Some casting conversions are more challenging than others. In the case of the opener main body for a coulter seeding drill, the design included varying section thicknesses and several functioning features located on different planes. A zipper-shaped depth adjustment feature is cast perpendicular to the mold parting plane, with other features being located on the horizontal parting plane.
“The success of a conversion comes down to being able to work with the engineer to create a casting that is both castable and still meets their design needs,” Mundell said.
Incorporating the numerous adjustment features into the casting was critical to making the conversion a reality. Through the use of multiple cores, parting design, and draft allowances, all features were castable and achieved the necessary results.
After casting, Lethbridge Iron Works uses robotic grinding to finish each part. As this casting is the main component in the assembly, with multiple parts connecting to it, consistent surface finish and dimensional stability is critical.
“We grind almost everything with a robot now,” Mundell said. “It provides repeatability, consistent finish, and increased productivity.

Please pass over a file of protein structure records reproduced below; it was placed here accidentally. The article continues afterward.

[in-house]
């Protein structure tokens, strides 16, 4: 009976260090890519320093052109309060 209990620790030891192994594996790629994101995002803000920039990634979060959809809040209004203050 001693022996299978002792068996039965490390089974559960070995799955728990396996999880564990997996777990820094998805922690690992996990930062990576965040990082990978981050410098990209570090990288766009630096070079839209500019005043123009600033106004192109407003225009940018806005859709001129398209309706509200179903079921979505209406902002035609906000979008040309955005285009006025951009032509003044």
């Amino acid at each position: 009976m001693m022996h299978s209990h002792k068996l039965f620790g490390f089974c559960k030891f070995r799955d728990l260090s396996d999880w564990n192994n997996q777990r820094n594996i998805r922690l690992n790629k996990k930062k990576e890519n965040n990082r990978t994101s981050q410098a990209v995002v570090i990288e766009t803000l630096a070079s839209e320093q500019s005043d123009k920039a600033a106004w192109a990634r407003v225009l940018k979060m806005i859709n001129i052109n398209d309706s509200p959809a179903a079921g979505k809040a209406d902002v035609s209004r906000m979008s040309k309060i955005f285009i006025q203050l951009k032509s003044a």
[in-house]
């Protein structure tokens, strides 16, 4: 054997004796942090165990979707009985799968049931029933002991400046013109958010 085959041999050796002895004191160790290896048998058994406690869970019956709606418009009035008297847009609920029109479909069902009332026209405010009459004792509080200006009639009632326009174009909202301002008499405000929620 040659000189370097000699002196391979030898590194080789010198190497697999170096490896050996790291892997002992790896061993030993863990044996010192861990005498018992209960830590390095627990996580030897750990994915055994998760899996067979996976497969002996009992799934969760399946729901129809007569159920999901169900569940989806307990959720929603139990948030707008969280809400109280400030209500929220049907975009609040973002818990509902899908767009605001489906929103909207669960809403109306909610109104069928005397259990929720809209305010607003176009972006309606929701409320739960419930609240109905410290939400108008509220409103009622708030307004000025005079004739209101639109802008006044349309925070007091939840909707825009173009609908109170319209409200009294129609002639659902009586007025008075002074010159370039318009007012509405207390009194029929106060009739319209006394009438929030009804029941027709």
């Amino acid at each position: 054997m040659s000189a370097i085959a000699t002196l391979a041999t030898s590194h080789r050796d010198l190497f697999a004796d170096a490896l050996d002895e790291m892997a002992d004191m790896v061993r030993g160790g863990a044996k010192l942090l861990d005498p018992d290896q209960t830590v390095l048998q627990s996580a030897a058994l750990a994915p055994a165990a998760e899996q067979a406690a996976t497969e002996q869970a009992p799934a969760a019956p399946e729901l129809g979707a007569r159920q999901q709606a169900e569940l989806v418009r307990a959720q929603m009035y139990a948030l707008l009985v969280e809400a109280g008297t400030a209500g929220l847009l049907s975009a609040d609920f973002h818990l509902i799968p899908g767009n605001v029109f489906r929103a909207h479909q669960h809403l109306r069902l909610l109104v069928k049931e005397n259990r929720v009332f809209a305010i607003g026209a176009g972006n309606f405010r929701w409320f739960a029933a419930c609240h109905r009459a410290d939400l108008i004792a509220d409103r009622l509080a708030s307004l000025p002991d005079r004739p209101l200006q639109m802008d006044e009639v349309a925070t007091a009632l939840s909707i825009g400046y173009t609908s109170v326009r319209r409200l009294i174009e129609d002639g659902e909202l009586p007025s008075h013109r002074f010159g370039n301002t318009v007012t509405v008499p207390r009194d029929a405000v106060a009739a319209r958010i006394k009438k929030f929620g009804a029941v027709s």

The cast version will save the customer considerable time and money.
“There’s a tremendous savings because there are a lot of units on one seeding drill,” Mundell said. “As companies struggle to hire people, leaning their processes out by reducing the waste associated with fabrications and focusing on assembling saves both time, money and frees up resource for use elsewhere.”
All told, the main body casting incorporates multiple adjustment features, such as the height of the scraper and depths of the opener, integrated shielding, and clear, legible, cast-on identification markers. The conversion to casting resulted in a cosmetically superior appearance to the fabrication and an overall part cost savings of more than 30%. The consistent, repeatable, and dimensionally stable casting significantly exceeds that of the original weldment.
“The biggest wins in a conversion are the cost savings and the ability to reduce pressure on a company’s internal resources to not have to have people and equipment available to otherwise fabricate the part,” Mundell said. “These are the fun jobs, where you really get to make a difference to a company’s bottom line.”
Click here to see the article in the May/June 2020 digital edition.